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Laura Hunt

Relationship Guide
October 2002: How's Your Marriage IQ?

by Claire Hatch

Claire Hatch, MSW is a Licensed Social Worker and Certified Mediator who specializes in counseling couples. At The Bride’s Oasis in Kirkland, Washington, she helps engaged and newlywed couples learn to make love last and enjoy this special time. She is also responsible for the reflections part of our Calendar.

Claire will be happy to answer your relationship questions in this column. Please send them to or call her at 425.823.2273.

  1. A lot of unhappiness in marriage comes from having unrealistically high expectations.

    True  /  False

  2. The worst thing you can do for your relationship is to look down on your partner.

    True  /  False

  3. Compromise is the best way to settle arguments.

    True  /  False

  4. There is nothing wrong with getting angry with your partner.

    True  /  False

  5. A good marriage makes you healthy, wealthy, and wise!

    True  /  False

    1. False
    2. True
    3. False
    4. True
    5. True

    Click on the answers to learn more.

    Your score:

    4 or 5correct answers: Congratulations! You have a lot of insight into the complicated world of relationships. You and your fiancé will reap the benefits as you build your life together.

    3correct answers: You are pretty well informed, but a little more knowledge would be money in the bank for the health of your marriage.

    1 or 2correct answers: Please get some more information—soon! A little reading, a class or some counseling will save your marriage from a lot of needless stress and strain.

    Learn more about the answers:

    1. No! Aim high! Remember the expression "self-fulfilling prophecy?" We’ve known for years that when parents and teachers expect great things of children, the children deliver. Likewise, when the adults expect little, the children deliver on that, too.

    Recent research shows that the same is true for marriages. If you think of your spouse as your ball and chain, that’s exactly what he or she will be. However, if you have high hopes for marriage, those hopes are more likely to come true.

    Now, this doesn’t mean that hoping is all it takes, or that by turning a blind eye to challenges you can avoid them. Your optimism must be backed up by a commitment to get the information, spend the time, and make the effort to have a wonderful marriage. Nonetheless, it all starts with your expectation that it will be wonderful.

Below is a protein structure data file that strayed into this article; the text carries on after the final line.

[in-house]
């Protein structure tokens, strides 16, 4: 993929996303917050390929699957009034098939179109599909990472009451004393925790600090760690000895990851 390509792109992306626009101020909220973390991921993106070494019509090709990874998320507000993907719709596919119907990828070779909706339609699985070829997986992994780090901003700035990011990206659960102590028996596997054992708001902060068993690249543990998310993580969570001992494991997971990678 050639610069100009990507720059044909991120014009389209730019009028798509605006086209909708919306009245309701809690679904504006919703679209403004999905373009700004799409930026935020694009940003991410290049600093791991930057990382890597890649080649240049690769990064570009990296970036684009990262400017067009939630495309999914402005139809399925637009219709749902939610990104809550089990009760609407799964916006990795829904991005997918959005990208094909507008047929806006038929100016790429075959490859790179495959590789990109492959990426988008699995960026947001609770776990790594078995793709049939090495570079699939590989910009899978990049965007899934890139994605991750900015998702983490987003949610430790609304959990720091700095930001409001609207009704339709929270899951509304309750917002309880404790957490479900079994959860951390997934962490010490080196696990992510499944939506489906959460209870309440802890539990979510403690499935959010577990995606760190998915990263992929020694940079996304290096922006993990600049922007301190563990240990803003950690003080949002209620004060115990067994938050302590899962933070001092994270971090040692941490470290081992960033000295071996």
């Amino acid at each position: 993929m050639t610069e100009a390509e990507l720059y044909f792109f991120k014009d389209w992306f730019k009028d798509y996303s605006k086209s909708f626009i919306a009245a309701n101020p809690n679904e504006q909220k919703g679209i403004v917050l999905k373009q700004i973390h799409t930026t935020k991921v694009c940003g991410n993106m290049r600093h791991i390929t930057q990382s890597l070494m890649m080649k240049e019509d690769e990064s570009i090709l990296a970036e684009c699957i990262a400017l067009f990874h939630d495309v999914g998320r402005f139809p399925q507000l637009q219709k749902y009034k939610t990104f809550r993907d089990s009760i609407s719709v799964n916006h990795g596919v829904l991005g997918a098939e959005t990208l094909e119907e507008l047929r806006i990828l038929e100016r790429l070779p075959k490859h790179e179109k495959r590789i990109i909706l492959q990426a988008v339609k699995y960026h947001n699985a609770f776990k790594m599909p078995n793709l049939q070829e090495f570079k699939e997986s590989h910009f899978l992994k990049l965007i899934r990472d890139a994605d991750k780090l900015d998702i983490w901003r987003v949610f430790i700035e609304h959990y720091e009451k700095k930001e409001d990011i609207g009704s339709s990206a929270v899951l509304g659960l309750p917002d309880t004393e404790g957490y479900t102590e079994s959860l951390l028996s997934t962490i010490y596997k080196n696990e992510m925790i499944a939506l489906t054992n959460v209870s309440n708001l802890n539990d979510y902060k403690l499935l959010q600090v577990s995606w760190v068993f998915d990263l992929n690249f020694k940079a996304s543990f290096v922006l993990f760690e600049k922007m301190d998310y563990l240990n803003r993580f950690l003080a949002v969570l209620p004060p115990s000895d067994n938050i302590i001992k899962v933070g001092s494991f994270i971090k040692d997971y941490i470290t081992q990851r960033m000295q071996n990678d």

2. Step one of a happy marriage is acceptance of each others’ differences. It is an unfortunate fact that we humans tend to think that "different from us" = "worse than us." This is harmful to all of our relationships. It can be fatal to our marriage. Such attitudes as "taking the high moral ground" and "my way or the highway" destroy love. If you find yourself scoffing at your partner’s opinions or taking a superior tone: STOP! BREATHE! COOL DOWN! Remember who you are talking to. Take a break until you are able to speak with respect.

    3. This one may surprise you. Compromise is good, but understanding is even better. When your partner disagrees with you, remember that he or she has a reason for it. There is some concern that is very important to them that their plan will address. On the flip side, there may be something they are very afraid of that their plan will prevent. Don’t rush into a compromise. First, make it your job to understand what your partner’s concern is. When you do, you will likely discover you had more common ground than you realized. This takes practice. Your reward will be a deeper connection and sense of unity.

    4. Anger is good! Anger is a roadmap that points us in the direction of what’s important to us and what needs attention. The problem is how we express it. For some reason, it is easy for most of us to overreact or underreact when we are angry. We either sweep things under the carpet or we go on the attack. Avoiding issues is a recipe for growing resentment and distance. Attacking causes hurt feelings that can ultimately destroy love. Learning to express anger in an honest AND loving way (We’re not kidding!) is one of the best investments you can make in your marriage.

    5. Married people enjoy better health than single people. They live longer, too! Some studies have shown that married people have a death rate that is half that of single people. Not surprisingly, they also have better mental health: lower rates of depression, anxiety and other problems.

    Married people also have more money. (How many times have you heard of a single wealthy person?) Part of this is simply due to the power of two people working together on a goal. Perhaps more importantly, you cannot overestimate the power of a mate who has faith in your ability to reach your goals. This faith will sustain and motivate you in times of big challenges and self-doubt. It can make a big difference in your ability to achieve your goals, financial and otherwise. Of course, support of this quality does not just happen by magic. It takes two partners committed to making mentorship a key part of their relationship.

    Read earlier articles

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